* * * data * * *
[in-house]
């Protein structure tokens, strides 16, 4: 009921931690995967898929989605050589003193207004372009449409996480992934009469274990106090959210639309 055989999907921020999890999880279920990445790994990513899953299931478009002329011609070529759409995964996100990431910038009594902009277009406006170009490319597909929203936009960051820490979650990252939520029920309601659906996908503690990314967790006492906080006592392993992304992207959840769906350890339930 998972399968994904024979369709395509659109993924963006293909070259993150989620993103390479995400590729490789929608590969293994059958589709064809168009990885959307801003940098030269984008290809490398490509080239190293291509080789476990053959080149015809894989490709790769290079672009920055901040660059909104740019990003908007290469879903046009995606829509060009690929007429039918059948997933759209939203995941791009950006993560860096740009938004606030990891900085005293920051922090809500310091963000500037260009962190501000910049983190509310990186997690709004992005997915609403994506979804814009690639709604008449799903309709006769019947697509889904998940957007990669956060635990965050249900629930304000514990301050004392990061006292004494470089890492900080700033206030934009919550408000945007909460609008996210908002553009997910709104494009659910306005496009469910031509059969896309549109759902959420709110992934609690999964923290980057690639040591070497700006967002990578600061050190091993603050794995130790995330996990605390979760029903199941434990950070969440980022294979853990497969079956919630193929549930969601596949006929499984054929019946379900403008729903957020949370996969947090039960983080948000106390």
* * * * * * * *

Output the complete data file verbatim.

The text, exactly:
[in-house]
């Protein structure tokens, strides 16, 4: 009921931690995967898929989605050589003193207004372009449409996480992934009469274990106090959210639309 055989999907921020999890999880279920990445790994990513899953299931478009002329011609070529759409995964996100990431910038009594902009277009406006170009490319597909929203936009960051820490979650990252939520029920309601659906996908503690990314967790006492906080006592392993992304992207959840769906350890339930 998972399968994904024979369709395509659109993924963006293909070259993150989620993103390479995400590729490789929608590969293994059958589709064809168009990885959307801003940098030269984008290809490398490509080239190293291509080789476990053959080149015809894989490709790769290079672009920055901040660059909104740019990003908007290469879903046009995606829509060009690929007429039918059948997933759209939203995941791009950006993560860096740009938004606030990891900085005293920051922090809500310091963000500037260009962190501000910049983190509310990186997690709004992005997915609403994506979804814009690639709604008449799903309709006769019947697509889904998940957007990669956060635990965050249900629930304000514990301050004392990061006292004494470089890492900080700033206030934009919550408000945007909460609008996210908002553009997910709104494009659910306005496009469910031509059969896309549109759902959420709110992934609690999964923290980057690639040591070497700006967002990578600061050190091993603050794995130790995330996990605390979760029903199941434990950070969440980022294979853990497969079956919630193929549930969601596949006929499984054929019946379900403008729903957020949370996969947090039960983080948000106390």